china 10: buddha is a mountain and mountain is buddha; and kunming

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The colossal red-stoned statue of Buddha at Leshan

I am back in China from Tibet. Back in Chengdu and on my way to Leshan straight from the airport. It is raining, wet and misty. Leshan, presiding over the confluence of two rivers which sweep past the foot of Lingyun hill, is a huge statement of faith and site of the world’s largest carved stone Buddha. Sculpted from the rock face, the effigy is a staggering 71 meters in height and is even more impressive for having been made over 1,200 years ago during the Tang dynasty. The Buddha’s head is 15 meters high; his ears come in at a lengthy 7.5 meters, and his sizeable feet can hold an audience of 100 people, while he looks down with his three meter wide eyes.

The Buddha represented is the Maitreya Buddha, the Buddha of the Future. The outsized deity is a marvel to behold more for its scale rather than for any exquisite carving. Haitong, a devout monk from nearby Lingyun Temple made this his labour of love, starting in 713 AD, but died before its completion 90 years later. He embarked on the project so that Buddha’s presence would calm the turbulent waters of the Dadu and Min rivers below which had claimed many lives. An elaborate drainage system was built into it to prevent the worst effects of weathering. The statue was at one time covered with a protective wooden covering, but this was destroyed during the Ming dynasty.

I took the boat and sailed right around the hill and up close to the statue, following it with going down roughly-hewn steps cut into the rock next to the statue, and then up again to the Great Buddha Temple above Buddha’s crown. No matter which direction I climbed the colossal red rock statue, covered randomly with moss and vegetation, looked magnificent against the grey drizzling sky.

My earlier guide in Chengdu, Sue, had been thin, pretty, overtly sensitive, always trying too hard to please, too hard to explain. She had, at all times, somehow managed to look stricken with her shy quiet manner. My guide this time around, I forget her name, was the complete opposite. Short, squat, overconfident, talking nineteen to the dozen with me about everything under the sun including her love life or incessantly in Chinese with the driver, her passion in life was undeniably food. Her eyes would light up every time at the sheer mention of it. Mealtimes were more for her benefit than mine. 🙂 She would order all her favourites at the hotel restaurant and dig into them voraciously, while I pecked away too wrapped up in my day. Every adventure started with her “are you sure you really want to climb up, see, go, look, cross, walk, take the next turn; there is nothing much to see ahead,” and always ended with my firm excited “yes.” How would she know what the world looked like to a traveller’s hungry eyes. Guides, I learnt were not always shadowy insignificant creatures in the background that led us ahead. In China, in the remote backwaters, they were the leaders and we the temporary visitors, ignorant of all language, customs and ways, trailing passively behind with stars in our eyes.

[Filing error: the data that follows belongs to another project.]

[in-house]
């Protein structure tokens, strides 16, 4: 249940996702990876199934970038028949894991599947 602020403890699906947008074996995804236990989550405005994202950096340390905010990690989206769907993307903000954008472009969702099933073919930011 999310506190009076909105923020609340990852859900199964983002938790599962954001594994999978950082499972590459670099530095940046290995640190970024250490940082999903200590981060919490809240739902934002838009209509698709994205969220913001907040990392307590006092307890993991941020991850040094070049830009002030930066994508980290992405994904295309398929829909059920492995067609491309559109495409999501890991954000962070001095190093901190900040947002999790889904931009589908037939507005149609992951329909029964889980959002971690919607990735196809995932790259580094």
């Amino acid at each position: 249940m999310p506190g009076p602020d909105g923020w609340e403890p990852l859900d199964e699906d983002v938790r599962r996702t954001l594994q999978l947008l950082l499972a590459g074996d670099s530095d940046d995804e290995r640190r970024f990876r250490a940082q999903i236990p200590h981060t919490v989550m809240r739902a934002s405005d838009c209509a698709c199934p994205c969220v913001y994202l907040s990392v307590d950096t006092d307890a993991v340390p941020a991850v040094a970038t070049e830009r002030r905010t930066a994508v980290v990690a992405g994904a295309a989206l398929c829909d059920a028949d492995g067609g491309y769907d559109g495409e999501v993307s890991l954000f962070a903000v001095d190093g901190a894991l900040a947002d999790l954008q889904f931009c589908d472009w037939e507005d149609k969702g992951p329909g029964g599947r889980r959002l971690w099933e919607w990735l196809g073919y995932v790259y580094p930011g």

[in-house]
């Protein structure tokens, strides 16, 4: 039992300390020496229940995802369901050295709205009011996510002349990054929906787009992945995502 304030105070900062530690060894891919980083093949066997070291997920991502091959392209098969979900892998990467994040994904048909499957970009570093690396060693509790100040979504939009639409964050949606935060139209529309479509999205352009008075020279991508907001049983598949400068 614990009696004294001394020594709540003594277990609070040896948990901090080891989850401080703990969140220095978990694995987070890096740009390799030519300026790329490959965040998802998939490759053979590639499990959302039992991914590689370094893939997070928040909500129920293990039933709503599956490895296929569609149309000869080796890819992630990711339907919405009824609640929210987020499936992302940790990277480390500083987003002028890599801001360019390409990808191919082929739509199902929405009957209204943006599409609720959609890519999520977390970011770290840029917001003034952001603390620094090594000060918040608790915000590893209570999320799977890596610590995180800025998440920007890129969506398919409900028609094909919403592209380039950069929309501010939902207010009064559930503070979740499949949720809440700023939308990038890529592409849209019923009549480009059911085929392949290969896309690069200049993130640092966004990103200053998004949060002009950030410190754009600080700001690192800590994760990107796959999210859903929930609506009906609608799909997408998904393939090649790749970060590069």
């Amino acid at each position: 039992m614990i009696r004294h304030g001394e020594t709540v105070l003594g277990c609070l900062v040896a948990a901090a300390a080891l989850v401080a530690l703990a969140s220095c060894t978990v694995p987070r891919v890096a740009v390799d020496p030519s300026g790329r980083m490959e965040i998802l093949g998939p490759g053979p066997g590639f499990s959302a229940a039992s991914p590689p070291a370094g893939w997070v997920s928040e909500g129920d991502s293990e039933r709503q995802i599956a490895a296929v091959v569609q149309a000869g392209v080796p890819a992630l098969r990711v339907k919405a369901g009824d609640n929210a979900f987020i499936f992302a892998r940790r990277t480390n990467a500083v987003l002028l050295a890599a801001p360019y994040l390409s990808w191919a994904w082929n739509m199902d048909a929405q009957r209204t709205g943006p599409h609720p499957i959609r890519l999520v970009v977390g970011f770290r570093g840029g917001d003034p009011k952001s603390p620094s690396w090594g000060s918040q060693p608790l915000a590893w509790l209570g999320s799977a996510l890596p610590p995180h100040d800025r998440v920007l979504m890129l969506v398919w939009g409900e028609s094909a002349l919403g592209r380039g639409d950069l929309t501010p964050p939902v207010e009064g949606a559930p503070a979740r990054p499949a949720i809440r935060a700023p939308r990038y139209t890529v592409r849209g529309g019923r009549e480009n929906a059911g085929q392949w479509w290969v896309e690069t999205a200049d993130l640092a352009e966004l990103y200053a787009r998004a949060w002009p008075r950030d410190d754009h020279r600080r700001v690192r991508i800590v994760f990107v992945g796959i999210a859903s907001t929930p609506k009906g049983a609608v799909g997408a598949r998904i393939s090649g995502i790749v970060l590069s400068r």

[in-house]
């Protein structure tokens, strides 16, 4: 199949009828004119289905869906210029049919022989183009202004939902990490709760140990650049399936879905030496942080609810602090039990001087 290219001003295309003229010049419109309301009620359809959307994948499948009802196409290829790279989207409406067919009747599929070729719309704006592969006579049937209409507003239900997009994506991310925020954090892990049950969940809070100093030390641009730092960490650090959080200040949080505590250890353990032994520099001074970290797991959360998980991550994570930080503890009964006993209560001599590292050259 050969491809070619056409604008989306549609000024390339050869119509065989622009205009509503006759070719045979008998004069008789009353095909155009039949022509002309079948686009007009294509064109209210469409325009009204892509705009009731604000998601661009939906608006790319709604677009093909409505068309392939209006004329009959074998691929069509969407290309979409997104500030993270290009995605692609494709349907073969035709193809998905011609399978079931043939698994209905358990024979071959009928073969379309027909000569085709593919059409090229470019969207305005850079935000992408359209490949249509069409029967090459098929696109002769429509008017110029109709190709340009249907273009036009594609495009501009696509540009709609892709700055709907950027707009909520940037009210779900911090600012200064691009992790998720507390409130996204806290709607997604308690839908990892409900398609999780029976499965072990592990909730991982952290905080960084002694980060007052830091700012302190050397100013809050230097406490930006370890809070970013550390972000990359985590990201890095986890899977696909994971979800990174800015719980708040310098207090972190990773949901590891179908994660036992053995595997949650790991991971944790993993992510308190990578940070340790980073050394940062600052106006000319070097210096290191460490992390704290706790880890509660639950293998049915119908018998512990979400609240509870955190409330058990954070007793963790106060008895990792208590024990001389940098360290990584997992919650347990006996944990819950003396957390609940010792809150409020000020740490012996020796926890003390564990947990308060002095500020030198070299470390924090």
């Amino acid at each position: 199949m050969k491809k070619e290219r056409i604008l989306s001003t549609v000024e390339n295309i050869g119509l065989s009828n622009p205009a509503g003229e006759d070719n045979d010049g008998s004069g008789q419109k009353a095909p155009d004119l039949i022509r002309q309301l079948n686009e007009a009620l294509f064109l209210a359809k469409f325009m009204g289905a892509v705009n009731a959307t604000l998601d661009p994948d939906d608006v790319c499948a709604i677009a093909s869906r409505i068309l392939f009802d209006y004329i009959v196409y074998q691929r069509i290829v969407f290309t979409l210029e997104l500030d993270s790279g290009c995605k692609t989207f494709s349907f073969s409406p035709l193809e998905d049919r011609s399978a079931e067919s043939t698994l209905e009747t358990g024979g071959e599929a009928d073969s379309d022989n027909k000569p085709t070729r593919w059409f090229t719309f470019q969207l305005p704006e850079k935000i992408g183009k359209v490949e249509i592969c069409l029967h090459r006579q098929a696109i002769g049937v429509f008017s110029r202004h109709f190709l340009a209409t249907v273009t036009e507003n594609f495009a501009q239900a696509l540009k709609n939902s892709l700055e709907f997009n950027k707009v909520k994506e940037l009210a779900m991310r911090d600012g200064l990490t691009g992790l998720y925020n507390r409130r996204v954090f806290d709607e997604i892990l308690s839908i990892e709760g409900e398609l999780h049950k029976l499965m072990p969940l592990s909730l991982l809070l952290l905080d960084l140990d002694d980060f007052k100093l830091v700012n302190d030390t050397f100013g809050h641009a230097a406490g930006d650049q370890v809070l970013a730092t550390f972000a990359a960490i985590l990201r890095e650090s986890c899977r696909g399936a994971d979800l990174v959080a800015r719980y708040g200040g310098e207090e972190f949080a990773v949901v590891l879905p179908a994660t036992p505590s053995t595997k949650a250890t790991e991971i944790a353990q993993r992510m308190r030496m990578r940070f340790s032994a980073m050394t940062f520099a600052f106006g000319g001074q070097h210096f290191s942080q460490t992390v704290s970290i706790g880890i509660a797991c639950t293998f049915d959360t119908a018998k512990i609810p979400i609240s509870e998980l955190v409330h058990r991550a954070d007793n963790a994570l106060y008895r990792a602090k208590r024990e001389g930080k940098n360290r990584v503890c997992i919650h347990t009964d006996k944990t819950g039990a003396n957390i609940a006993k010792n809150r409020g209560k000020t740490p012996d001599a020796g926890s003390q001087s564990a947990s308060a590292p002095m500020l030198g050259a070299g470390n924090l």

Emeishan—the abode of Laozi, founder of Taoism

Emeishan, one of the four sacred Buddhist mountains of China originally teemed with Taoist hermits and recluses, but was appropriated by followers of Buddha in the 6th Century. The philosophical founder of Taoism, Laozi, is thought to have lived here in a mythical incarnation.

The four Buddhist mountains are said to be protected by the Four Heavenly Kings of the four directions. Emeishan, the western-most, is the highest at 3,099 meters. The spirit of the deity Puxian, generally depicted riding an elephant or holding a lotus flower, is believed to infuse the temples, rocks and trees of Emeishan, enticing devotees up its gruelling height. Baoguo Monastery, at the base of the hill, was originally built by a Taoist and some Tao elements remain. Also known as Thanksgiving Temple it was later rebuilt in the Qing dynasty. The first emperor of the Qing dynasty ascended the throne at the age of four. Historical records claim that he died of illness at 28, but in fact he had became a monk. His son was aware of this and, consequently, spent a lot of time and money promoting Buddhism and the Thanksgiving Temple. Various other temples dot the slopes.

Mt. Emei is known variously as sunrise, cloud sea, saint light [at night-time the lights light up the mountains], and Buddha light: one can see one’s own reflection in the air on a bright day following rain or snow.

Both Leshan and Emeishan are visited mainly by locals or Japanese. Western foreigners are rare here. Indians an oddity. People would stop in their tracks and gaze at me like I was some creature from outer space. Strangers would rush and want to have pictures taken with me. When standing in a queue I would be surrounded and gawked at. It was a very bizarre feeling. I had been so long in China by now, surrounded by Chinese, I had forgotten I looked different. If perchance I caught myself in the mirror, I surprised myself the most. The figure staring across was truly alien. Even to my own eyes.